One of the problems in the field of nutrition is that many of the experts violently disagree with each other. Most nutritionists and dieters circle their wagons with one group or another one. Low-fat vs. low-carb is one such dichotomy.
Diets work by restricting the quantity and/or variety of foods you eat. It has been shown that when you restrict people's choices of food the amount of food they eat goes down. If you go on a diet of grapefruit juice and rutabagas you'd loose weight. Even if you love grapefruit and rutabagas you would quickly tire of only having these two choices and eat a lot less. I heard one walpaper hanger who was on Atkin's say that sometimes she was so hungry for carbs that even the wallpaper paste started to look good to her and by then she was so tired of steak, cheese and butter that even the thought of them made her feel ill. Extreme diets are unsustainable. Dieters go on them, loose a boatload of weight, then when their willpower wears thin they go off the wagon and gain the weight back.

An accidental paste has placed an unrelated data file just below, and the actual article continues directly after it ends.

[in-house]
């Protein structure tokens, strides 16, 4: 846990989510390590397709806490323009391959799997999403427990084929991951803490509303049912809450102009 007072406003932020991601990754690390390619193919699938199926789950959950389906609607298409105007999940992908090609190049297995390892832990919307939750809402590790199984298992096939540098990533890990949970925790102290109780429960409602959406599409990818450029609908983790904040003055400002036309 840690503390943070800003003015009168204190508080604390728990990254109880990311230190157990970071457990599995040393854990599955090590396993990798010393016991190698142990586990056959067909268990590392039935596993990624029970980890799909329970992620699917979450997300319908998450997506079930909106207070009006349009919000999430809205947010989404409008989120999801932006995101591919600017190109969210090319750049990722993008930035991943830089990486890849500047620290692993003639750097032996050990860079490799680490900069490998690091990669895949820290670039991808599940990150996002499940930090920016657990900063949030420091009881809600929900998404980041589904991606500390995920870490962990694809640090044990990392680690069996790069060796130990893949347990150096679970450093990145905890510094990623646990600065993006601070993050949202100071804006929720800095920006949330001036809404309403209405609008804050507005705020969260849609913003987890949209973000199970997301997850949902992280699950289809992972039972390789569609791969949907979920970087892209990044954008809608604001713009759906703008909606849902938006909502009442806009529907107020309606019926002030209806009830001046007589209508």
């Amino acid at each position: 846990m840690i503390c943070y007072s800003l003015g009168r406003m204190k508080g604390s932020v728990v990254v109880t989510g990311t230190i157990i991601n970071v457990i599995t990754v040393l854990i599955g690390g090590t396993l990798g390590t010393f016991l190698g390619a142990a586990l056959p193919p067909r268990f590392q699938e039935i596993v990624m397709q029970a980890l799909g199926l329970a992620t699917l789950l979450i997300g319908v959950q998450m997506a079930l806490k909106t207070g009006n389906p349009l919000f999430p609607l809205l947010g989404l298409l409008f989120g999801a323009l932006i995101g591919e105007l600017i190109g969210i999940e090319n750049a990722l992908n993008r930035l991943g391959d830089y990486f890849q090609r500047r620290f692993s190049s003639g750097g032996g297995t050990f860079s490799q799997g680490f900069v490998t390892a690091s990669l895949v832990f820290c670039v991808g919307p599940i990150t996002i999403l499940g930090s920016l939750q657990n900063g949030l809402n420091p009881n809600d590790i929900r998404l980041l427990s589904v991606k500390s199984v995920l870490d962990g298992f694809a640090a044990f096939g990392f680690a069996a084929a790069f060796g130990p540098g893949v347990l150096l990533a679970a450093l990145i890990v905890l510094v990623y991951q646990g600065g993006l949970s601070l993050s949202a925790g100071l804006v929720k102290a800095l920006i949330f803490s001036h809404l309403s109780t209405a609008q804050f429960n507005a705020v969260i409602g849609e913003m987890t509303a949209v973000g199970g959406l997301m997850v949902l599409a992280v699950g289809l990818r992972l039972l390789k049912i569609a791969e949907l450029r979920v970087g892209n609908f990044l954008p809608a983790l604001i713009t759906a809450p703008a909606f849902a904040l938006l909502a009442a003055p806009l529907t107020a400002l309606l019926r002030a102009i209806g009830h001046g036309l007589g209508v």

My toughest diet was when I was in my late 20's. I hadn't been to my doctor for several years and when I went in for something he noticed that I gained 40 lbs since my last visit. Discovering I was a vegetarian I was refered to a colleague who was both a doctor and a nutritionist and who worked a lot with Seventh Day Adventists so she was familiar with vegetarianism. I did a baseline and discovered that I was eating 5,000-10,000 kcal/day. She put me on 1,800 kcal/day diabetic exchange diet. At first the weight just flew off; I lost 10 lbs in the first 2 weeks and all my friends noticed I'd lost weight. After that it slowed to about a pound a week. I was literally hungry all the time; I was eathing enough so I didn't feel physically weak but never enough to be free of hunger. I didn't know it but I was in starvation mode. According to mathematics since a lb of fat represents 3,500 kcal I should have been loosing about a pound/day but when food gets scarce your body adjusts by holding onto every calorie you consume. In a year I lost 50 lbs before getting so tired of the constant hunger that I had to quit. I do credit that year with giving me a lot of good habits, it got me eating more fruits, vegetables, and whole grains. Before the diet I largely lived on beer, pizza, raman noodles, and cheap boxed macaroni & cheese dinners (student food).